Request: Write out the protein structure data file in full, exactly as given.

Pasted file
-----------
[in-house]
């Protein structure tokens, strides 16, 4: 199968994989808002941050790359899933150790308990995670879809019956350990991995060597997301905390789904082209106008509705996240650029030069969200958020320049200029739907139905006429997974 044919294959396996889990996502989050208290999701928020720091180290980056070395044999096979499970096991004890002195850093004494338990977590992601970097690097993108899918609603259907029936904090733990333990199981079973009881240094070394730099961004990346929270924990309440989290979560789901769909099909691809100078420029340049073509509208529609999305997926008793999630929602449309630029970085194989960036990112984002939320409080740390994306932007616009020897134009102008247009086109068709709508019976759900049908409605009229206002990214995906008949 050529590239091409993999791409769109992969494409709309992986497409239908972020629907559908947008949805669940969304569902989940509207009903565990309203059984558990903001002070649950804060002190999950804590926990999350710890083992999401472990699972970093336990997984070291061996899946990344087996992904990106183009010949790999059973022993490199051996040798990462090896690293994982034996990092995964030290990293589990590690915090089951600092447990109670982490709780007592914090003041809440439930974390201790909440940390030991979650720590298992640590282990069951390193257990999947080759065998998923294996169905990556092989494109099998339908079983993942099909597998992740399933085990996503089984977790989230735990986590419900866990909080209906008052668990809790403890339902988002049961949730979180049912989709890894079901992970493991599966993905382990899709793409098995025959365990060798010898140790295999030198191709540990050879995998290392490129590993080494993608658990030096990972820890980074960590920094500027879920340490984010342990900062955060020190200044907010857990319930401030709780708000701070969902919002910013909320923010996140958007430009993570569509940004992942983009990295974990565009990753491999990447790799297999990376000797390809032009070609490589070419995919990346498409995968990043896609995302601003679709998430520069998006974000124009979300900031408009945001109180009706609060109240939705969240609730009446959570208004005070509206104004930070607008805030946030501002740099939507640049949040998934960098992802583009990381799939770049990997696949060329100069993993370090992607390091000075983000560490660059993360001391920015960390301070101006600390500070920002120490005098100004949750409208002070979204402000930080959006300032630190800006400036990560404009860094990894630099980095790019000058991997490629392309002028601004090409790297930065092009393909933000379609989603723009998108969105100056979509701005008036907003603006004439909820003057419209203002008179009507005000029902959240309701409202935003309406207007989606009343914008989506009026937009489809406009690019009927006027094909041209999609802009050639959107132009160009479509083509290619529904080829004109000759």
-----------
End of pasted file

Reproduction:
[in-house]
């Protein structure tokens, strides 16, 4: 199968994989808002941050790359899933150790308990995670879809019956350990991995060597997301905390789904082209106008509705996240650029030069969200958020320049200029739907139905006429997974 044919294959396996889990996502989050208290999701928020720091180290980056070395044999096979499970096991004890002195850093004494338990977590992601970097690097993108899918609603259907029936904090733990333990199981079973009881240094070394730099961004990346929270924990309440989290979560789901769909099909691809100078420029340049073509509208529609999305997926008793999630929602449309630029970085194989960036990112984002939320409080740390994306932007616009020897134009102008247009086109068709709508019976759900049908409605009229206002990214995906008949 050529590239091409993999791409769109992969494409709309992986497409239908972020629907559908947008949805669940969304569902989940509207009903565990309203059984558990903001002070649950804060002190999950804590926990999350710890083992999401472990699972970093336990997984070291061996899946990344087996992904990106183009010949790999059973022993490199051996040798990462090896690293994982034996990092995964030290990293589990590690915090089951600092447990109670982490709780007592914090003041809440439930974390201790909440940390030991979650720590298992640590282990069951390193257990999947080759065998998923294996169905990556092989494109099998339908079983993942099909597998992740399933085990996503089984977790989230735990986590419900866990909080209906008052668990809790403890339902988002049961949730979180049912989709890894079901992970493991599966993905382990899709793409098995025959365990060798010898140790295999030198191709540990050879995998290392490129590993080494993608658990030096990972820890980074960590920094500027879920340490984010342990900062955060020190200044907010857990319930401030709780708000701070969902919002910013909320923010996140958007430009993570569509940004992942983009990295974990565009990753491999990447790799297999990376000797390809032009070609490589070419995919990346498409995968990043896609995302601003679709998430520069998006974000124009979300900031408009945001109180009706609060109240939705969240609730009446959570208004005070509206104004930070607008805030946030501002740099939507640049949040998934960098992802583009990381799939770049990997696949060329100069993993370090992607390091000075983000560490660059993360001391920015960390301070101006600390500070920002120490005098100004949750409208002070979204402000930080959006300032630190800006400036990560404009860094990894630099980095790019000058991997490629392309002028601004090409790297930065092009393909933000379609989603723009998108969105100056979509701005008036907003603006004439909820003057419209203002008179009507005000029902959240309701409202935003309406207007989606009343914008989506009026937009489809406009690019009927006027094909041209999609802009050639959107132009160009479509083509290619529904080829004109000759």